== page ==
Health Professions Advising

Leslie Bell
Director of Health Professions Advising

The Health Professions Advising Office is located on the third floor of Bristol Center.


Personal Statement


Crafting Your Message (Part 1)

Identify Your Themes

Once you have determined what details you want to include in your essay, you should go about determining how these details will fit together. What message do you want them to send to the admissions committee? Your message will form the core of your essay, tying it together into a cohesive whole. All of your details should flow from, connect back to, and provide support for this message. Although you have the final say in what your message will be, it is recommended that your message encompass at least three core themes:

Additional Strategies

Keep the rest of your application in mind – Step back and take an objective look at your entire application package. What does all of this information say about you? If you feel there is important information about you that is not being conveyed in your application, then think about how you can use your essay to present a more complete picture of yourself to the admissions committee.

Similarly, look for any redundancies between your essay and the rest of the application. Do you need to say these things twice? In general, you should not recapitulate in your essay those items that can be found elsewhere in the application. Do not try to cram in a prose listing of all your activities and accomplishments because there is another section of the application meant for you to do just that. Your goal is to demonstrate personal characteristics or describe pivital experiences not included anywhere else in your application.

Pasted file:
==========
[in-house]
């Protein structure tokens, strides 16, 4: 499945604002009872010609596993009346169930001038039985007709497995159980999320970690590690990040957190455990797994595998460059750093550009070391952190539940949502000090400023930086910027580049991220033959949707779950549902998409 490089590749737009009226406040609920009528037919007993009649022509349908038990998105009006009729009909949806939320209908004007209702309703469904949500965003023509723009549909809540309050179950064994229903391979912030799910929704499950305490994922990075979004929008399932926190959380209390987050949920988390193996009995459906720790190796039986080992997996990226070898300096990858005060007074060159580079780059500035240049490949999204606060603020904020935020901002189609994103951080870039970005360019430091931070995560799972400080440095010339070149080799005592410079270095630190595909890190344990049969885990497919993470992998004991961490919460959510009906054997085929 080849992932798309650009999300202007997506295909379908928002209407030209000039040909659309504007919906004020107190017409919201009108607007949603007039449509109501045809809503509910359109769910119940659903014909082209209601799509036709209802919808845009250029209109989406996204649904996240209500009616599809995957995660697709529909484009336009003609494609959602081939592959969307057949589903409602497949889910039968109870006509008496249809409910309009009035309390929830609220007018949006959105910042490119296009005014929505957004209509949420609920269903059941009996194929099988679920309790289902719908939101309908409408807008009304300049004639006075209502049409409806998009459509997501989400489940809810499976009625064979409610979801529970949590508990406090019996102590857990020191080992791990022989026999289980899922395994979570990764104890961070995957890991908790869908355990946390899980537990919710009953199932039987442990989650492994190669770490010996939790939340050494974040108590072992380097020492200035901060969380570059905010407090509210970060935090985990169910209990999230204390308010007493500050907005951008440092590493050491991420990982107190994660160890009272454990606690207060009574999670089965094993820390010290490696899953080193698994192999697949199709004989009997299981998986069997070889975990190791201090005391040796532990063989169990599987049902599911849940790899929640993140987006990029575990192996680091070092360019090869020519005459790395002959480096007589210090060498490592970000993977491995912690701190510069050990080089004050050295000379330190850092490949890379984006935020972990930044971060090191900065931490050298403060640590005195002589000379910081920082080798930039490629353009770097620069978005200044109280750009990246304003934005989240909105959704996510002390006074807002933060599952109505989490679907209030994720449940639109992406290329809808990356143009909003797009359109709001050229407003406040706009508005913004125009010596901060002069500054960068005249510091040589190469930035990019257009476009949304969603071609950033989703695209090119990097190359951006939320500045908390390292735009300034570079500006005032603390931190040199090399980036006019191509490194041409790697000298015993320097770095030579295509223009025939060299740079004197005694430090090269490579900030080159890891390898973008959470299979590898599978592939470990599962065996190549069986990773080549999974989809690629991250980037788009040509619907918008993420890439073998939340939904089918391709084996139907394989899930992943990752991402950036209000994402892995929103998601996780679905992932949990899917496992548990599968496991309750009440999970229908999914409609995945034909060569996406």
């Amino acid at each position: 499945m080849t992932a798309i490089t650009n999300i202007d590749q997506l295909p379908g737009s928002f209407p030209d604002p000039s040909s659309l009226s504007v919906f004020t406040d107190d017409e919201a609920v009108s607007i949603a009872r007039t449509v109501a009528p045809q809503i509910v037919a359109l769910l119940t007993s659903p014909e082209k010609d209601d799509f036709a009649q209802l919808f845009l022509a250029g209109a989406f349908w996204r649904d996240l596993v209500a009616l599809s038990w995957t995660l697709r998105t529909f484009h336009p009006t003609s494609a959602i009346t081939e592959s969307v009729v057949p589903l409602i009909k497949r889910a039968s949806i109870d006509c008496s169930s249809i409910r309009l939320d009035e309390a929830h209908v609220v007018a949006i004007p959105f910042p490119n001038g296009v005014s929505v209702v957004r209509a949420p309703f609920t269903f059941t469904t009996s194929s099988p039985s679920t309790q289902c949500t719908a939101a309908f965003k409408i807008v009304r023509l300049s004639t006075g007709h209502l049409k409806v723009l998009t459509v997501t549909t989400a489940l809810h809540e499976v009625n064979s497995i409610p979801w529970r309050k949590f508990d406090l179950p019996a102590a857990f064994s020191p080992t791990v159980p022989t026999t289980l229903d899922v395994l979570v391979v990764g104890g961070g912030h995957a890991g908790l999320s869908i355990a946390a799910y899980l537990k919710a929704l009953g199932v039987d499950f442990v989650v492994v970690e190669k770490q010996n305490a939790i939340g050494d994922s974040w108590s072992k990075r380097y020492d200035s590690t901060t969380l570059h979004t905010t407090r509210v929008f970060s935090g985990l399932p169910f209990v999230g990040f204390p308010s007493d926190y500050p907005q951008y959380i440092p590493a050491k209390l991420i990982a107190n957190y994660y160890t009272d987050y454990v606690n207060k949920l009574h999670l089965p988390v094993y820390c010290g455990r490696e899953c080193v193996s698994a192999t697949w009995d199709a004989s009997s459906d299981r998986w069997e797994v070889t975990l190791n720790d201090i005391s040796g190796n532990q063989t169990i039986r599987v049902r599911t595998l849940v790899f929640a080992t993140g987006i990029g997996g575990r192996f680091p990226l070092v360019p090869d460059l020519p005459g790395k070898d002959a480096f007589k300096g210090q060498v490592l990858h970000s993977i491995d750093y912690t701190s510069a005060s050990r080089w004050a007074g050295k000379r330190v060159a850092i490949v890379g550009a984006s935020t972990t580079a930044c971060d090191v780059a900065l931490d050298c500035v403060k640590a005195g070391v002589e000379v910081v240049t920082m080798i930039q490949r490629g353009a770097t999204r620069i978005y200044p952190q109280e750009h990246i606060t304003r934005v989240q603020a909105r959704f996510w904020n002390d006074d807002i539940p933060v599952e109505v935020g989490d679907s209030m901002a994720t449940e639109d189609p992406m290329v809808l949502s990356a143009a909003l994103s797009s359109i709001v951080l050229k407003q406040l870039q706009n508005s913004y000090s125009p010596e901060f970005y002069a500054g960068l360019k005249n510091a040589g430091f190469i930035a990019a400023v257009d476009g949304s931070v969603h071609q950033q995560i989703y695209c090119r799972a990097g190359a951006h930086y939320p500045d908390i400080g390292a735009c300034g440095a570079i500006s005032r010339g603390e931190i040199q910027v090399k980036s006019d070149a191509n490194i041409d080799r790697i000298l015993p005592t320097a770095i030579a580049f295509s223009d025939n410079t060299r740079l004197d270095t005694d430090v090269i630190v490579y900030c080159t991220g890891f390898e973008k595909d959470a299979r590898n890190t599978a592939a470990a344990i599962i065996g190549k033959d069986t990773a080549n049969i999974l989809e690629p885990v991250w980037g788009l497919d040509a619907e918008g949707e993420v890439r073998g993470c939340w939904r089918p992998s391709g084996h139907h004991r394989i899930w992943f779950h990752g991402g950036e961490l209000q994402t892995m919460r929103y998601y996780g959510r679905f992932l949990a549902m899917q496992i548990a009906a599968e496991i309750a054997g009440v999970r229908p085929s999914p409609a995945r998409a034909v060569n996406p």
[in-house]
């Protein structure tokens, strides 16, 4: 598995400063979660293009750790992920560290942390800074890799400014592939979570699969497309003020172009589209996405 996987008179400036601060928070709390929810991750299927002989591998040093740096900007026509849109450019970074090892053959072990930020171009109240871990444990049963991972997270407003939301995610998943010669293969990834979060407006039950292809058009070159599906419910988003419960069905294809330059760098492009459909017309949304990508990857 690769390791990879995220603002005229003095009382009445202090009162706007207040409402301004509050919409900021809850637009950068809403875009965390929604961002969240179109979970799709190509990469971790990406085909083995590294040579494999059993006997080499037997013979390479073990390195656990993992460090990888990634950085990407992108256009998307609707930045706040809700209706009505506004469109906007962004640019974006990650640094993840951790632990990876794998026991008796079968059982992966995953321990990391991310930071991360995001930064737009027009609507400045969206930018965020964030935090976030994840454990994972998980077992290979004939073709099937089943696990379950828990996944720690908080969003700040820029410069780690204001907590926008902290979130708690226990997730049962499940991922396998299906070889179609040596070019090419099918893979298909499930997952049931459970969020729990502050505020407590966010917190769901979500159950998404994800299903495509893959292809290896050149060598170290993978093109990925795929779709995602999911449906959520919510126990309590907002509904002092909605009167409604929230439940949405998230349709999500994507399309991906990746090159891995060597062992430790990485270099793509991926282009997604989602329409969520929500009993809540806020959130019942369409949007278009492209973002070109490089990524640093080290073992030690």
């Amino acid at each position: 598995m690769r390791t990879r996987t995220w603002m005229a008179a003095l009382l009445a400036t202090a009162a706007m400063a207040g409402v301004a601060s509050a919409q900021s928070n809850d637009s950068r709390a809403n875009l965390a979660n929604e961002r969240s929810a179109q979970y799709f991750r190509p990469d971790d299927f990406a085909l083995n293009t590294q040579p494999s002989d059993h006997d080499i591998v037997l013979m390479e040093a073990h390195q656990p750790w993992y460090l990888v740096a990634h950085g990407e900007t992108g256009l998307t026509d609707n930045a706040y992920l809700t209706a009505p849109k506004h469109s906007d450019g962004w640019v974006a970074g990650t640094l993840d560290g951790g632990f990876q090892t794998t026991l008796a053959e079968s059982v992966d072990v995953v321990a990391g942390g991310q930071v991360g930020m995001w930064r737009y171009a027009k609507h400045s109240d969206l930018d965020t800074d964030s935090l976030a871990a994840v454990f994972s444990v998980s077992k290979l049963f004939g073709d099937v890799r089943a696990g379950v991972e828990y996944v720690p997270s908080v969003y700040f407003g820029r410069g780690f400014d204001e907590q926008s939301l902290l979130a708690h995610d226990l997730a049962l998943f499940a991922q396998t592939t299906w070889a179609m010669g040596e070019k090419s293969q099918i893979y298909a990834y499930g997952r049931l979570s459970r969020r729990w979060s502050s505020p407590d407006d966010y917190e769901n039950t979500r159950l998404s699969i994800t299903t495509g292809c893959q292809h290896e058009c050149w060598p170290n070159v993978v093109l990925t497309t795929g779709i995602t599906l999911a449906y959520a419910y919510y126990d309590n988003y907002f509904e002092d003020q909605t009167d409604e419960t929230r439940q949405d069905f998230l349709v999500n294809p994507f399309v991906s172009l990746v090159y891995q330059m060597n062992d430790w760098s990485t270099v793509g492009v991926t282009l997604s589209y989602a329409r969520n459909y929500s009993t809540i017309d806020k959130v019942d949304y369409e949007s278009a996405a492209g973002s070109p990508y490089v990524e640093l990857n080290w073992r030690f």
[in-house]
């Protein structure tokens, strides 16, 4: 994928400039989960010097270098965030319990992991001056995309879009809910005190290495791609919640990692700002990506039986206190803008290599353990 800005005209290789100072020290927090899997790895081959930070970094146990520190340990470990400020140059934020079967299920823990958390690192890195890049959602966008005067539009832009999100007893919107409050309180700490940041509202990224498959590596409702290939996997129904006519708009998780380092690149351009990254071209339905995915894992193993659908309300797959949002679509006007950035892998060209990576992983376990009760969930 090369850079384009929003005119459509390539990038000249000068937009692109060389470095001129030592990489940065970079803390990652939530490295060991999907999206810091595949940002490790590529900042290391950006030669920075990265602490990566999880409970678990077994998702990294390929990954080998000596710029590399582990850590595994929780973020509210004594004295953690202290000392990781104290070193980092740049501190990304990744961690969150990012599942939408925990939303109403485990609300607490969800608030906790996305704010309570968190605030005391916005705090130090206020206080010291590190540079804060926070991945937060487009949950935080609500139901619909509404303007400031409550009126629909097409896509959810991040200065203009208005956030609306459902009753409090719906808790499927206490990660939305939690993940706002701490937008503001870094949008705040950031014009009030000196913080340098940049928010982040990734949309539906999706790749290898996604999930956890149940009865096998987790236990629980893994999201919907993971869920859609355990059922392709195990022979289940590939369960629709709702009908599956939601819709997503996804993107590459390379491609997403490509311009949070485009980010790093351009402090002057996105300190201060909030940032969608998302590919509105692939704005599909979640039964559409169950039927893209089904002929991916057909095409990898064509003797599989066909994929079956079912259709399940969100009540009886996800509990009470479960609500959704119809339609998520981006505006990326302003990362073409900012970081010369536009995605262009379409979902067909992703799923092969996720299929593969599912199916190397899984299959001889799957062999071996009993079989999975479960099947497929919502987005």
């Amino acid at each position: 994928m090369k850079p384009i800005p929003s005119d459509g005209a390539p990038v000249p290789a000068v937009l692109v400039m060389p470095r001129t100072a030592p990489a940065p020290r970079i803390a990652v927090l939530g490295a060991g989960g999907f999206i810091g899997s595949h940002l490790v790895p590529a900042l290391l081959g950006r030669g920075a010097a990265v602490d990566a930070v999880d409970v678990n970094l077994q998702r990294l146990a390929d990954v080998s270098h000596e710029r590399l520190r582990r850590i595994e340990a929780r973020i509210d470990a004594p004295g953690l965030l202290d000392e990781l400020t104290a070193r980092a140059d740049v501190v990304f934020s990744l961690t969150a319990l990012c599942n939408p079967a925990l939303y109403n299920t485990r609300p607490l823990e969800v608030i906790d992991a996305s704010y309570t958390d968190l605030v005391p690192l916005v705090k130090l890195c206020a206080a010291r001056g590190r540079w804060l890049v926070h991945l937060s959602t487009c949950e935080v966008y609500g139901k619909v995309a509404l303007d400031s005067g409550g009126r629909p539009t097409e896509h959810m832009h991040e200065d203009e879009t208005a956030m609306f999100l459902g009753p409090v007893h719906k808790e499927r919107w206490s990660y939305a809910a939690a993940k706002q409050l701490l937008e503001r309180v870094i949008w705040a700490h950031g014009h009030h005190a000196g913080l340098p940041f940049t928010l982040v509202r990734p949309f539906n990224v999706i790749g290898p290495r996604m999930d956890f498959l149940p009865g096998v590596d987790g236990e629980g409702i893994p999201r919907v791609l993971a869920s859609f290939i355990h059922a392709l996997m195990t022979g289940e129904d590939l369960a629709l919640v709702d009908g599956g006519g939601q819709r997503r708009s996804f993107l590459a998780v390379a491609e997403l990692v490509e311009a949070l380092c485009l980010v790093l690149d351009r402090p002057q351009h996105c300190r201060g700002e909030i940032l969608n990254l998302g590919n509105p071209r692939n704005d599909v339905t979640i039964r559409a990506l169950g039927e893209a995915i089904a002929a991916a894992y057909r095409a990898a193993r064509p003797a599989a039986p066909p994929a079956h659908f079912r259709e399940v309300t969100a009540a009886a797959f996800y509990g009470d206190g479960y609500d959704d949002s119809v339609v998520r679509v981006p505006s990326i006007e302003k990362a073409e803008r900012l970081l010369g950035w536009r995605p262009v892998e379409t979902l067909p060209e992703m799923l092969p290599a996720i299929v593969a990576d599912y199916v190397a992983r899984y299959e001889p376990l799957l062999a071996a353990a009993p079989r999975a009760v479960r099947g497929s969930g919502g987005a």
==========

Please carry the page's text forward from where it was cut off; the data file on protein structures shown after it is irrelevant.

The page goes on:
Moreover, be on the lookout for red flags. If there is a hole or gap that appears in another part of your application, then the committee will look to your personal statement to provide an explanation. Anything you say will probably be better than whatever scenario the committee dreams up on its own. Yet, if you need to do this, make sure you explain rather than excuse – you want to come off as a mature, responsible adult, not a whining child. For example, don't try to excuse a low MCAT score by saying you're a bad test taker (this would actually hurt your application because medical school is all about taking tests) or your low grade in organic chemistry by saying your professor had a problem with you. On the other hand, if you were seriously ill or had some other personal emergency, then explain it to the committee. Take responsibility for your academic record, show what steps you've taken to improve it, and move on.

Avoid discussing medical issues – Don't tell the admissions committee what it takes to be a doctor (they already know, and probably better than you do). Also, a discussion of controversial medical issues in your essay is not advised for the following reasons:

  • The essay is about you, not about these issues.
  • With only one page to write about the issue, you'll be unable to discuss the issue with the consideration it is due.
  • You may risk offending someone on the committee.
  • Your audience likely knows more about the issue than you do.

If the issue is something that has personally affected you and is tied into your motivations to become a physician, then it may be appropriate to mention if you do so tactfully and with due consideration to both sides of the argument. Don't preach! If you're unsure if something is controversial or not, remember this: when in doubt, leave it out.

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